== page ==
Adi Kaplan and Shachar Carmel’s reworking of the iconic 1937 Polish film ‘The Dybbuk’ taking place in Jerusalem.
(photo credit: AMIR BOLZMAN)
There are few more stirring or evocative pieces of celluloid in the annals of Jewish culture over the past century than The Dybbuk. Over the years the iconic Polish-made film, which was released as a talkie in 1937, has been shown, in its pure form, at the Jerusalem Film Festival to rapturous audience response.
This year’s festival also featured a screening, but with substantial artistic and entertainment augmentation. That, too, was well received.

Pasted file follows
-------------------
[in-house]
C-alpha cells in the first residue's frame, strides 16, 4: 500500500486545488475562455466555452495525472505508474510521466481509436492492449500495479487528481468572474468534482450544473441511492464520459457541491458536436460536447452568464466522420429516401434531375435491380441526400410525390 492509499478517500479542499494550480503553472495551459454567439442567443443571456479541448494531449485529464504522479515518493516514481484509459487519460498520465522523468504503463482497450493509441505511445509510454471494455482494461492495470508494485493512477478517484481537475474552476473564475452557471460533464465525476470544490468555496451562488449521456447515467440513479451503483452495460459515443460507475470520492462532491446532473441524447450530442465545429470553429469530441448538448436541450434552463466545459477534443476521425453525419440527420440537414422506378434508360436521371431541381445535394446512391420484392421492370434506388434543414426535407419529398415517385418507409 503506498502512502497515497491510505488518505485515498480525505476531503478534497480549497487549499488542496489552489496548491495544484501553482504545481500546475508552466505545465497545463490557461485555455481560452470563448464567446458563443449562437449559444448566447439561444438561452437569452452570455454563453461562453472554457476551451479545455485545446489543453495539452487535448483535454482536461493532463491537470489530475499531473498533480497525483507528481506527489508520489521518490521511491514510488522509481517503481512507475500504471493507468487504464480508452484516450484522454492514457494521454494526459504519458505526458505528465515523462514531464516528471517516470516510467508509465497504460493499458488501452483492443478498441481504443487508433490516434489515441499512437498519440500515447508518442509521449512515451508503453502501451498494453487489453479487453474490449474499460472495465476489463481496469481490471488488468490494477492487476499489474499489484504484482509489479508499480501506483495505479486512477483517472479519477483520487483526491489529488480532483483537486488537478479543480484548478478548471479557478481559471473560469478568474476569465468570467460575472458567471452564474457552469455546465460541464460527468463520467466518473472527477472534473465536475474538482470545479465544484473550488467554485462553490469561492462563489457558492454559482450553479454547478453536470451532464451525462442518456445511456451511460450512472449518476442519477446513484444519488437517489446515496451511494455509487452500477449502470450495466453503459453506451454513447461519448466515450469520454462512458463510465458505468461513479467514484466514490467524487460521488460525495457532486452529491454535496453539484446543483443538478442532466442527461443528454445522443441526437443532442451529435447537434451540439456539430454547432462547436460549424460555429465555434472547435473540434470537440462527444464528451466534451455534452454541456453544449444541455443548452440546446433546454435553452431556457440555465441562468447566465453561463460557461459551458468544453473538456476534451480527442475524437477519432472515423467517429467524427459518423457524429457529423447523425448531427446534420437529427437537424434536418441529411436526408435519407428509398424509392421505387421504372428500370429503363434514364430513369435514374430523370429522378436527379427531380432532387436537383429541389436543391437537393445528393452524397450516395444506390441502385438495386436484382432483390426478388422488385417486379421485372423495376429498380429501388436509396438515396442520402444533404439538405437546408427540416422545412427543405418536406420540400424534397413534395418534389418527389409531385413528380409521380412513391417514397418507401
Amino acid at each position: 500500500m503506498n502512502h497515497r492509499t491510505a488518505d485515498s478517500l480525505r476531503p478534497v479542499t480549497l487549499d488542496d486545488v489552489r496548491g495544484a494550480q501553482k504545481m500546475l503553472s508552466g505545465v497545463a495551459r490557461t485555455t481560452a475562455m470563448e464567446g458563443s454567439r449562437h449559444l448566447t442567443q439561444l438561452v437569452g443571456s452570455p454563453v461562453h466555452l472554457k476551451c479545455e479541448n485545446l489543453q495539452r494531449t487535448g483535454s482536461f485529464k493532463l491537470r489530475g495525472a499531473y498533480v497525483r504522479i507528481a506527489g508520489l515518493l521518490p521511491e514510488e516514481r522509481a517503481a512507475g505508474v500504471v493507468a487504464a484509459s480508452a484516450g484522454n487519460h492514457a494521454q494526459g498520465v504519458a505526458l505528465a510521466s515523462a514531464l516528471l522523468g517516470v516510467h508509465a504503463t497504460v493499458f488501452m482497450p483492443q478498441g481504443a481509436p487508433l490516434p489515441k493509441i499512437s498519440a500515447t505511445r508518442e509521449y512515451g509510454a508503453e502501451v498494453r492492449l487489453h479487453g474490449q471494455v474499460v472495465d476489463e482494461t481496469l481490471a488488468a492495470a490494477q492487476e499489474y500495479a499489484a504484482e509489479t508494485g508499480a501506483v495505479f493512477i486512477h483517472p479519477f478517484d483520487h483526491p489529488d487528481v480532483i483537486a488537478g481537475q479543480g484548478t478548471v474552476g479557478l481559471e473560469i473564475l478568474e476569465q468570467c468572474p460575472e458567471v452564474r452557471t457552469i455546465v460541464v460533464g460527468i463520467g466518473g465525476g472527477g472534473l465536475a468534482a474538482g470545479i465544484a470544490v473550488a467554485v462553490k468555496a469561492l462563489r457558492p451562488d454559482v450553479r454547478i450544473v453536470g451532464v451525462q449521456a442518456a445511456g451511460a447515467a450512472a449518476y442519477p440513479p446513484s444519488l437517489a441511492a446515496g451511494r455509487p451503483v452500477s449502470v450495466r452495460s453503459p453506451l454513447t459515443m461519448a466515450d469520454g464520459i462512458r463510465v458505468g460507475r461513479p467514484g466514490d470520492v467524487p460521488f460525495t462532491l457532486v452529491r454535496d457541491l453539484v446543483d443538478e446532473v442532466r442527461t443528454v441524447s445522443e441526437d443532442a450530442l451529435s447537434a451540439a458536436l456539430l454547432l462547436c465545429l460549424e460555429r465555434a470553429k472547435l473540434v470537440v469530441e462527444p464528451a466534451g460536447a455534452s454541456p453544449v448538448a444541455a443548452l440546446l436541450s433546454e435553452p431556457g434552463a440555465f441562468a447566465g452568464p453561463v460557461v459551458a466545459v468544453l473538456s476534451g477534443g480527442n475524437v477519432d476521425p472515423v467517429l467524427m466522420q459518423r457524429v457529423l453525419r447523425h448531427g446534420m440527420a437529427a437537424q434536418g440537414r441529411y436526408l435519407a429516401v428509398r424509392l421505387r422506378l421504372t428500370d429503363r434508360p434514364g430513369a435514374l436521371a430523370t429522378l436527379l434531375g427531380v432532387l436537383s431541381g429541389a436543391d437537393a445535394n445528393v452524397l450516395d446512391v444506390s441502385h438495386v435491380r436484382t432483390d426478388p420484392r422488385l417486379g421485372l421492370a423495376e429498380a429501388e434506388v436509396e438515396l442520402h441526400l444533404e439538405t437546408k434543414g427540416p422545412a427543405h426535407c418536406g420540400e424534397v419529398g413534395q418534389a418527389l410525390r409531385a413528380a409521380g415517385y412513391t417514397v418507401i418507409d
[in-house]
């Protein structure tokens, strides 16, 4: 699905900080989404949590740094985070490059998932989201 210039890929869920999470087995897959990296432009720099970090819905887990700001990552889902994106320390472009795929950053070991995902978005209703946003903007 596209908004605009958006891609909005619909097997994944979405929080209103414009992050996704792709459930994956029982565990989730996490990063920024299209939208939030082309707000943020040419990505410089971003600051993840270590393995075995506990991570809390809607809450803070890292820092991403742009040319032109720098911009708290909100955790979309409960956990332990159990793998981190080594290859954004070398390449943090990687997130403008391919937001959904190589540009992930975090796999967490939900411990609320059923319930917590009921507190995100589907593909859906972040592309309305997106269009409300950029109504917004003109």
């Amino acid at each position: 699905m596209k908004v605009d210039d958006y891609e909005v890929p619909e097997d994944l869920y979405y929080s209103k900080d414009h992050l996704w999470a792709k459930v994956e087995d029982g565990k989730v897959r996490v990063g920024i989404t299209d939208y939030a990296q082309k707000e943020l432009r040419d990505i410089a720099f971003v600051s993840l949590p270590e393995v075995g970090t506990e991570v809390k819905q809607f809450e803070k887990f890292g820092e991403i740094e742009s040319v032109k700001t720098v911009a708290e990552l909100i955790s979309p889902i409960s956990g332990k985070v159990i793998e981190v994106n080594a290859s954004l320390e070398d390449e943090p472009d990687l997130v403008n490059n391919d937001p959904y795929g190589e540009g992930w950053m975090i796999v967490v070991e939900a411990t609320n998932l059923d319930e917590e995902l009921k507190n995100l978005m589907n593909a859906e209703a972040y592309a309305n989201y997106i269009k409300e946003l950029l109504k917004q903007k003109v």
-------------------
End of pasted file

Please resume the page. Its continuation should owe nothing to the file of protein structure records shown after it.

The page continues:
And the new work, overseen by Adi Kaplan and Shachar Carmel, working together with the Sala Manca group, will get a reprise this Wednesday (8:30 p.m.), when the YMCA in Jerusalem hosts an event incorporating a new version of the world’s first Yiddish-language movie, with a different soundtrack and with live dubbing by Lea Mauas and Diego Rotman replacing the voices of the original actors, Lily Liliana and Leon Lievgold. Intriguingly, the Polish pair were a couple in real life, as are Mauas and Rotman.
The one-time YMCA slot includes performance art, as well as live musical accompaniment courtesy of the Jerusalem Street Orchestra, conducted by Ido Shpitalnik.For tickets and more information: www.eventer.co.il/dybbuk.